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dc.contributor.authorKitunen, Anna
dc.contributor.authorRundle-Thiele, Sharyn
dc.contributor.authorKadir, Mohammad
dc.contributor.authorBadejo, Abi
dc.contributor.authorZdanowicz, George
dc.contributor.authorPrice, Megan
dc.date.accessioned2019-06-14T01:31:53Z
dc.date.available2019-06-14T01:31:53Z
dc.date.issued2019
dc.identifier.issn1471-2458
dc.identifier.doi10.1186/s12889-019-6696-2
dc.identifier.urihttp://hdl.handle.net/10072/384483
dc.description.abstractBackground While acknowledged as one of social marketing’s necessities, limited reporting of segmentation exists. The current study seeks to extend segmentation drawing on all four segmentation bases within the context of Queensland young adult sexual health behaviour. Methods An online survey was used to collect data from 15 to 29 year old people in Queensland, Australia. Data collection was undertaken online to capture the broader population of young adults and in person on campuses to gather data from students who were currently enrolled at University. Quotas were set to ensure a broad representation was attained reflecting the States demography. Results Two-step cluster analysis revealed three different segments. The most important variables in segment formation were age, household type, experience of risky sexual encounters and previously being tested or treated for sexually transmissible infections (STIs). The results suggest that demographic and behavioural variables were the most effective in segment definition. Conclusions This study investigated young people aged 15–29 in Queensland, Australia to examine group differences drawing from four bases. This study revealed three distinct segments in a sexual health context and highlighted the importance of behavioural variables in segment formation, insight and understanding.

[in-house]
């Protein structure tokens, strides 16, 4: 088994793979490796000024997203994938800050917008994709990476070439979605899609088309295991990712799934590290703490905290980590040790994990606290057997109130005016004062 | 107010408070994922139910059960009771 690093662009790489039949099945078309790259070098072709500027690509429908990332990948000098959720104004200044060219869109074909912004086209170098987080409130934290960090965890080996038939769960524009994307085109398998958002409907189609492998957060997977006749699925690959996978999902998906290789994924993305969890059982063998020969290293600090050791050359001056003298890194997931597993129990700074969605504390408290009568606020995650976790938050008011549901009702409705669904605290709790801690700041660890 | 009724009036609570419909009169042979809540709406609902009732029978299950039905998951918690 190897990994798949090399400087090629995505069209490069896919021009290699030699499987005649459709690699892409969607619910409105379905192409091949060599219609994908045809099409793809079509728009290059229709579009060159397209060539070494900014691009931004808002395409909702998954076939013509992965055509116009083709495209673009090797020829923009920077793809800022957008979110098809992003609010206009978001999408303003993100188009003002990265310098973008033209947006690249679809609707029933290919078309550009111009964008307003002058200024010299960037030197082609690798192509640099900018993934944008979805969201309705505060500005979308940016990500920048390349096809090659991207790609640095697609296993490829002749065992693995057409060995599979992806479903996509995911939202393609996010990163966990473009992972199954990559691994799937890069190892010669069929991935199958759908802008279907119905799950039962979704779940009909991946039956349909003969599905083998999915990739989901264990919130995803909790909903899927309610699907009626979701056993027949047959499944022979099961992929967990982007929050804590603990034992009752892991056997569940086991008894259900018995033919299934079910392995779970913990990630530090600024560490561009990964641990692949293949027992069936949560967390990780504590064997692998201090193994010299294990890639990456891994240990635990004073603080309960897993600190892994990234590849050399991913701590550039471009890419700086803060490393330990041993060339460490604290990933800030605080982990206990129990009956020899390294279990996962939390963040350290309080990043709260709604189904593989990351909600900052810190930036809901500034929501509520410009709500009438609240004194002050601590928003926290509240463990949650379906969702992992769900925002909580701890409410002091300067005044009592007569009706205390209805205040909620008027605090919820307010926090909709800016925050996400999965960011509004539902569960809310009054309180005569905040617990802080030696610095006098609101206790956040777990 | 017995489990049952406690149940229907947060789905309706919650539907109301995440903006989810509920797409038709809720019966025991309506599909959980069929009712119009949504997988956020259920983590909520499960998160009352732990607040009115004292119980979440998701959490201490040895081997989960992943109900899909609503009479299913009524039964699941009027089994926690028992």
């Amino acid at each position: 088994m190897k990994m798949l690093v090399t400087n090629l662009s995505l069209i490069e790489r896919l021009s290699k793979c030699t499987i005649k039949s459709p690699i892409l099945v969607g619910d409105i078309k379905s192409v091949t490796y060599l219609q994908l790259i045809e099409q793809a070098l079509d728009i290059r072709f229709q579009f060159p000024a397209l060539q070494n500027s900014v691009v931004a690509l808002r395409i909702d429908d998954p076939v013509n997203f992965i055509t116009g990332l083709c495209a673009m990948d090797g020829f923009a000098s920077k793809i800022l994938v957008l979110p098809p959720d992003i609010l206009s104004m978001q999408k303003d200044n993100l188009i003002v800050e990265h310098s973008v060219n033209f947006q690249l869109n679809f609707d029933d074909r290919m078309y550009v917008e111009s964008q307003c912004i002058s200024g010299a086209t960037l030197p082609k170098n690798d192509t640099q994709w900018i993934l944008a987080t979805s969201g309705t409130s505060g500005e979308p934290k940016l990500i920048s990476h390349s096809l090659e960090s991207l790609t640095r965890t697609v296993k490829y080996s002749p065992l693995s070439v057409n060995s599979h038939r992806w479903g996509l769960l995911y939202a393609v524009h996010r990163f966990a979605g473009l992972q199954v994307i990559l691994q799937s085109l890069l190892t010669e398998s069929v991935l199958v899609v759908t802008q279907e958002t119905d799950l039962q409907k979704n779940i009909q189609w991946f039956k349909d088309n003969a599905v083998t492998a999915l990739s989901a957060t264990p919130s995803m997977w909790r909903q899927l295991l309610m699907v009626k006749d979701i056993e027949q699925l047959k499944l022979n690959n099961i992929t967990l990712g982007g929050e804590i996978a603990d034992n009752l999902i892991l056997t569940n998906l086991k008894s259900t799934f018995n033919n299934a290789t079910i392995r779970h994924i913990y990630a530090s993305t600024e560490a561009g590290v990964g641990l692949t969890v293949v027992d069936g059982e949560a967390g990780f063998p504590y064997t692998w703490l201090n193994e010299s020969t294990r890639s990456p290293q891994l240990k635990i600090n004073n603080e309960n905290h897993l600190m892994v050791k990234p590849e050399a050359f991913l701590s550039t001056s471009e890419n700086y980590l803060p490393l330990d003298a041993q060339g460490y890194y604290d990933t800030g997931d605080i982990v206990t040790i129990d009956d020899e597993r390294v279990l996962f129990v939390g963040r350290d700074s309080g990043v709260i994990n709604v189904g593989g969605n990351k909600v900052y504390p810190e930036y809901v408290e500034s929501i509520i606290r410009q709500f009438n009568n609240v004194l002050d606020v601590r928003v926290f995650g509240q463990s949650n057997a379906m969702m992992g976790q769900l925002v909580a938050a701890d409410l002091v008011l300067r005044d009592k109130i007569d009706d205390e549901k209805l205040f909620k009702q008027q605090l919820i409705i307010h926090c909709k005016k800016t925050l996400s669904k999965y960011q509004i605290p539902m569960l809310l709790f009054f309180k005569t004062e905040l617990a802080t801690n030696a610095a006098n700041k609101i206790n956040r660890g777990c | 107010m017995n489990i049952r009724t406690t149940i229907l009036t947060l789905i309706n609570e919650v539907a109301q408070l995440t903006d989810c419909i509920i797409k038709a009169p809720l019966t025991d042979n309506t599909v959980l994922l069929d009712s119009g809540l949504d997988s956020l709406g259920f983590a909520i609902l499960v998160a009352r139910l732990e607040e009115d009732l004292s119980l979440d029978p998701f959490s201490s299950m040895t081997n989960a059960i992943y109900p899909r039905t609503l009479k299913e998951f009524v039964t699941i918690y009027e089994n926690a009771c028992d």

dc.description.peerreviewedYes
dc.languageEnglish
dc.language.isoeng
dc.publisherBMC
dc.relation.ispartofpagefrom1
dc.relation.ispartofpageto10
dc.relation.ispartofissue382
dc.relation.ispartofjournalBMC PUBLIC HEALTH
dc.relation.ispartofvolume19
dc.subject.fieldofresearchHealth services and systems
dc.subject.fieldofresearchPublic health
dc.subject.fieldofresearchcode4203
dc.subject.fieldofresearchcode4206
dc.titleLearning what our target audiences think and do: extending segmentation to all four bases
dc.typeJournal article
dc.type.descriptionC1 - Articles
dc.type.codeC - Journal Articles
dcterms.licensehttp://creativecommons.org/licenses/by/4.0/
gro.rights.copyright© The Author(s). 2019 Open Access This article is distributed under the terms of the Creative Commons Attribution 4.0 International License (http://creativecommons.org/licenses/by/4.0/), which permits unrestricted use, distribution, and reproduction in any medium, provided you give appropriate credit to the original author(s) and the source, provide a link to the Creative Commons license, and indicate if changes were made. The Creative Commons Public Domain Dedication waiver (http://creativecommons.org/publicdomain/zero/1.0/) applies to the data made available in this article, unless otherwise stated.
gro.hasfulltextFull Text
gro.griffith.authorKitunen, Anna Katariina K.
gro.griffith.authorRundle-Thiele, Sharyn
gro.griffith.authorKadir, Mohammad A.
gro.griffith.authorBadejo, Abi A.


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